A Global Perspective featuring the Advancements in Laboratory Animal Reduction and Alternatives

Since the inaugural World Congress in 1993 spearheaded by Dr. Alan Goldberg in Baltimore, substantial strides have been made in the reduction and substitution of laboratory animals. The event, which saw Dr. Bill Russell, coauthor of the seminal 1959 work on alternatives, serenade attendees with a spirited rendition of “alternatives” set to a tune by Gilbert and Sullivan, marked the genesis of a global initiative. Subsequent Congresses, convened biennially or triennially across various locales worldwide, have continued to champion this cause. In 2001, the establishment of the Alternative Congress Trust as a charitable organization in the USA aimed to facilitate fundraising efforts and provide ongoing support for future Congress organizers.

A historical overview of laboratory animal utilization in Great Britain from the 19th Century to the present day sheds light on broader trends potentially applicable to Europe and North America. The data delineates a surge in laboratory animal usage following World War II, succeeded by a precipitous decline from the mid-1970s to the early 1990s, only to witness a resurgence thereafter.

The latter upsurge in animal procedures, albeit with a relatively stable number of experiments, spanned approximately two decades. This resurgence was fueled by advancements in gene-editing techniques enabling the creation of genetically modified mice harboring specific disease phenotypes. Between 1993 and 2015, millions of such mice were bred with the anticipation that ensuing research would yield deeper insights into challenging human ailments and potentially novel therapeutic avenues. However, despite notable progress, these innovative methodologies are yet to fully realize their envisioned potential.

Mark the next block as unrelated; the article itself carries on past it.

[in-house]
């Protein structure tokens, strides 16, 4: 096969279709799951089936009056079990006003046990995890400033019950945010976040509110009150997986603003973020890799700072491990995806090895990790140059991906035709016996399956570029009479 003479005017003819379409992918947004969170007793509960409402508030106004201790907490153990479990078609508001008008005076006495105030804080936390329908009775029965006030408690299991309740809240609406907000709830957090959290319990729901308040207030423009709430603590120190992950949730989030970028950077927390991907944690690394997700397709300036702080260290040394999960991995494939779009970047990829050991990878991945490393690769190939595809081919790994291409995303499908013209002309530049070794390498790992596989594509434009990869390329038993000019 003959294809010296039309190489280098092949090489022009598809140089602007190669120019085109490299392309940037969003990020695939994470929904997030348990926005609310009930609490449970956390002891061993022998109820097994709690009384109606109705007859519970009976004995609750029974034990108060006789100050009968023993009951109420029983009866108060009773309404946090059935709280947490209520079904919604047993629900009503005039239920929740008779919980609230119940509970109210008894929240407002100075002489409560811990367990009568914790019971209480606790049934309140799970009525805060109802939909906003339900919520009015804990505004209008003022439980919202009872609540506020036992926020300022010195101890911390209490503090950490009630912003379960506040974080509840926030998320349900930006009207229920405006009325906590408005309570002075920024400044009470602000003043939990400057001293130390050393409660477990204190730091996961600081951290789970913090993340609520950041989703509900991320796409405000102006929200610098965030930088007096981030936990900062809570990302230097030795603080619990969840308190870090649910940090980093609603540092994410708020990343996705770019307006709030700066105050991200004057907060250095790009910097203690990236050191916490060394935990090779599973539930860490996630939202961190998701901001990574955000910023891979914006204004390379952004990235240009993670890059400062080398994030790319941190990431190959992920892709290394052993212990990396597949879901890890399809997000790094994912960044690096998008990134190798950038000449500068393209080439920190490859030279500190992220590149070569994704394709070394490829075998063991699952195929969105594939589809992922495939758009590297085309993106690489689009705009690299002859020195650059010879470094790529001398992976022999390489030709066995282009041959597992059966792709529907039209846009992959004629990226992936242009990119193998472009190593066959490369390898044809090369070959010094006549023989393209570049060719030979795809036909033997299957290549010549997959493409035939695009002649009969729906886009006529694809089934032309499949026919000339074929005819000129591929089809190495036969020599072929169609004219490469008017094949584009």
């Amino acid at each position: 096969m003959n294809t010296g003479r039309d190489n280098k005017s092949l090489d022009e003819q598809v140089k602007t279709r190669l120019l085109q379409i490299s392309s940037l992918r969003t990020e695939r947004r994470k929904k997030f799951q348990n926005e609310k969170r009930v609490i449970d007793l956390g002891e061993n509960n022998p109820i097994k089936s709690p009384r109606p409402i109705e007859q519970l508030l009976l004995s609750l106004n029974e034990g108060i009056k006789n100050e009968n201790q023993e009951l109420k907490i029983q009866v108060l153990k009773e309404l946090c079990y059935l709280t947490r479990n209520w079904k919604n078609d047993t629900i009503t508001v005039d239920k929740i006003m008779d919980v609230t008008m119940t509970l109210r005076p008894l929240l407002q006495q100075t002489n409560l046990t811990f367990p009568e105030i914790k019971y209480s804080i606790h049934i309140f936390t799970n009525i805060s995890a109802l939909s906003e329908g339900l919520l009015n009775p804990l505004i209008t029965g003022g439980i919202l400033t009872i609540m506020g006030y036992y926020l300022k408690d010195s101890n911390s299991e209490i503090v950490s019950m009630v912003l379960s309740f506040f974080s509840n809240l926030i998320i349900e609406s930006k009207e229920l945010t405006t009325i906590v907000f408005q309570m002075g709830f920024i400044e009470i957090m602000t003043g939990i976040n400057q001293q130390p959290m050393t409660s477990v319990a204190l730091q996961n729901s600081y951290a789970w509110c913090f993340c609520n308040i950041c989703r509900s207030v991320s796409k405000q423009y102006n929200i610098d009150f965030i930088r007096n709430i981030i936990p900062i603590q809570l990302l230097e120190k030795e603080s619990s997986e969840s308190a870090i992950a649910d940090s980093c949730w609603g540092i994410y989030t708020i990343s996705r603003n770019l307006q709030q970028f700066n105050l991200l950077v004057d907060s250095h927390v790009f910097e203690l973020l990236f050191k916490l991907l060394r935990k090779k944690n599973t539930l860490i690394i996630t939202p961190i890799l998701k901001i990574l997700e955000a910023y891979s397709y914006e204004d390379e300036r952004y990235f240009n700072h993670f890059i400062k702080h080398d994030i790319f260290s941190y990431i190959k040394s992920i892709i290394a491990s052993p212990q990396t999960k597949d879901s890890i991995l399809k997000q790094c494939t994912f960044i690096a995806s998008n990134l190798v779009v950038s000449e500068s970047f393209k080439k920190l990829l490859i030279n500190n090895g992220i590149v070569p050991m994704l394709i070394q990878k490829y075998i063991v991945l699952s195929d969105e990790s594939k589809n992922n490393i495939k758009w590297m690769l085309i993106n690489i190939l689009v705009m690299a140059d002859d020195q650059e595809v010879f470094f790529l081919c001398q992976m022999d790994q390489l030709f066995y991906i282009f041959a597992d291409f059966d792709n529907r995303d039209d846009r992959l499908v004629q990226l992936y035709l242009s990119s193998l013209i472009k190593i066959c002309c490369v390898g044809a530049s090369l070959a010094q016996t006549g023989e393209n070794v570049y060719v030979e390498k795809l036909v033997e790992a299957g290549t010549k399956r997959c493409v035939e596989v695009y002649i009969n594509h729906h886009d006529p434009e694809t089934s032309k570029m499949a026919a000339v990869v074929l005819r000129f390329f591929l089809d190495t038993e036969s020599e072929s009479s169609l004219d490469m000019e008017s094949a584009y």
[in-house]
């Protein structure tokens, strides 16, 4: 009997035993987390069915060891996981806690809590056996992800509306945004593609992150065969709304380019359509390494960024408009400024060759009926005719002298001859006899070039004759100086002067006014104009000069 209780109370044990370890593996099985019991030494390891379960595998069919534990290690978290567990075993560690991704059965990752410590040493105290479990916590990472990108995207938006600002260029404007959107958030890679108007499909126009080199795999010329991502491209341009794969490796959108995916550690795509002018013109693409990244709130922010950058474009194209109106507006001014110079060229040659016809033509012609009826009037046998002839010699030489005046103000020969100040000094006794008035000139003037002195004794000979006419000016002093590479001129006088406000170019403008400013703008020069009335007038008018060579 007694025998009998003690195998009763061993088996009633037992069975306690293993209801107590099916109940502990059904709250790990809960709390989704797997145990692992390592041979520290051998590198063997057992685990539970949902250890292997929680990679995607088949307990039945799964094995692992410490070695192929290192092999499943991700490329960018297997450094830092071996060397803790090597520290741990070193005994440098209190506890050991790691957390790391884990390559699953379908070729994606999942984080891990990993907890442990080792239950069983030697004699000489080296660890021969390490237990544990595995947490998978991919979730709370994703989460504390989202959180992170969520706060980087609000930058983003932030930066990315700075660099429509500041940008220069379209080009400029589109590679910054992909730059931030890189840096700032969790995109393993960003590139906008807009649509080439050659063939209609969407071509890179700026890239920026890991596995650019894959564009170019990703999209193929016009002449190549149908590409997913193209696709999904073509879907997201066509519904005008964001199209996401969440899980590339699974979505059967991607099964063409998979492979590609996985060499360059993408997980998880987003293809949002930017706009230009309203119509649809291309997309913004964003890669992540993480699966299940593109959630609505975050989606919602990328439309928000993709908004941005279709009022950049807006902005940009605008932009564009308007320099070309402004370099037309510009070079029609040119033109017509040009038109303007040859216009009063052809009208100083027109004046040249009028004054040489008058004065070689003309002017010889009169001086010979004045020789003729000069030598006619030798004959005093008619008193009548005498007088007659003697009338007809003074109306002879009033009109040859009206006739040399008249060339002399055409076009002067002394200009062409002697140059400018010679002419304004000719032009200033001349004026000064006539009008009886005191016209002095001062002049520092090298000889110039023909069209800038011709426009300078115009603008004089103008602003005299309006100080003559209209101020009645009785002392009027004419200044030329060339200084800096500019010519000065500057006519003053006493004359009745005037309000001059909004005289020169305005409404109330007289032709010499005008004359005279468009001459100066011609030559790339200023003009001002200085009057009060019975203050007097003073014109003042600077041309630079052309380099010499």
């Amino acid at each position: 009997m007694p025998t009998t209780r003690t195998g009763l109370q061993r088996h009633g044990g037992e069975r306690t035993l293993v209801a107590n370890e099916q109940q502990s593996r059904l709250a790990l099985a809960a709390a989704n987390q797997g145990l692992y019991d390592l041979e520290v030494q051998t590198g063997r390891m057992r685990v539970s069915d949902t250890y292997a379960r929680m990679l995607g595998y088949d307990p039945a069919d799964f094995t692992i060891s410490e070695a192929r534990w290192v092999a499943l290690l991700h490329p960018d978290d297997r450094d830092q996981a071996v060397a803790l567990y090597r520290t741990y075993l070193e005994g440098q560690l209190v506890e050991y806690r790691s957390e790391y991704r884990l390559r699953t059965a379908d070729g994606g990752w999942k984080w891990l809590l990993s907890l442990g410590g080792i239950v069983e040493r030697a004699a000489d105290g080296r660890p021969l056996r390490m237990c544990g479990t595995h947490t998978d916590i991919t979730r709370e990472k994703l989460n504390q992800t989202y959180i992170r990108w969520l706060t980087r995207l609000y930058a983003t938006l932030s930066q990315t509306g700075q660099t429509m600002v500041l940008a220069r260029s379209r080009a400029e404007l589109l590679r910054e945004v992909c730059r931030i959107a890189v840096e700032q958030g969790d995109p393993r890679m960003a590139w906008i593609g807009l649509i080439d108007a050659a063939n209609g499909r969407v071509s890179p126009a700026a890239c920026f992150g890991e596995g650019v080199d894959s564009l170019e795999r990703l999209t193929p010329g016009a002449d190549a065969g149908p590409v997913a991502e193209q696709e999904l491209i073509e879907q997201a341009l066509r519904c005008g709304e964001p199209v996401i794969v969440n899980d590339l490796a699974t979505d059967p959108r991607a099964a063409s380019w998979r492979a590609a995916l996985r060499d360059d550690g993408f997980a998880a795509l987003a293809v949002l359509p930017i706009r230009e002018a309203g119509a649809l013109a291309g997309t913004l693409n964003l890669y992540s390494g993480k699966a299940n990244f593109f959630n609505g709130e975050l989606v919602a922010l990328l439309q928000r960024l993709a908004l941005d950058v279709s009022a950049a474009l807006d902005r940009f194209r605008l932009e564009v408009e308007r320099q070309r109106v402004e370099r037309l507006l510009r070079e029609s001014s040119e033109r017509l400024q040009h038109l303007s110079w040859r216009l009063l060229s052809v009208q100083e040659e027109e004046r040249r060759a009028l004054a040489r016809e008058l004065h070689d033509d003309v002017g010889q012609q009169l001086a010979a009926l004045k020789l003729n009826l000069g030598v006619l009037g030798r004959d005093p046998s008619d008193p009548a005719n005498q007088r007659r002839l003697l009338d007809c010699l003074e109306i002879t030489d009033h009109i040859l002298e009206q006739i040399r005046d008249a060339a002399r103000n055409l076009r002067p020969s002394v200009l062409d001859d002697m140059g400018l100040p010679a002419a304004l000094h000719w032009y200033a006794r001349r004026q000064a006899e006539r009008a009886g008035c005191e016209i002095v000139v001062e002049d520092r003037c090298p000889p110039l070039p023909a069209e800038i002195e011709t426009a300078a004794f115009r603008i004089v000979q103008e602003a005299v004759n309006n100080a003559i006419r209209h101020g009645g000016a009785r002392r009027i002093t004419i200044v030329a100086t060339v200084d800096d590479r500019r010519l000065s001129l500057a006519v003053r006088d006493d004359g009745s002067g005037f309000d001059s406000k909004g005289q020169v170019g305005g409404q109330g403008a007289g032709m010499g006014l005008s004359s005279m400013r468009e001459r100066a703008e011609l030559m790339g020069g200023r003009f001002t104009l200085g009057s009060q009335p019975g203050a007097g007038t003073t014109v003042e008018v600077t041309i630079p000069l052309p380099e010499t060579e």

The chart below tracks the changes in laboratory animal use in Great Britain from the 19th Century to the present. It likely provides a window into laboratory animal use in Europe and North America[i]. As the chart indicates, there was a rapid increase in laboratory animal use after World War II, followed by an equally rapid fall from the mid-1970s to the early 1990s, when animal use started rising again.

Great Britain: Annual Laboratory Animal Numbers

In 2019, the decision by the Wellcome Sanger Institute and the UK Medical Research Council to shutter their programs dedicated to breeding genetically modified organisms sparked mixed reactions within the scientific community. Jeremy Farrer, director of the Wellcome Trust, defended the move as a “positive story,” citing a reduction in animal usage attributable, in part, to the emergence of alternative techniques such as tissue culture methodologies employing induced pluripotent human stem cells.

The transition towards research predicated on human cell cultures emerges as a pivotal factor contributing to the waning reliance on mouse breeding and animal experimentation in Great Britain. A discernible decline in both the breeding of mice and the overall number of animal experiments commenced in 2015. Although the proliferation of genetically modified organism (GMO) mice precipitated an upward trajectory in total laboratory animal procedures from around 1995 to 2015, the actual utilization of animals in experimental contexts remained relatively static, progressively tapering off post-2015.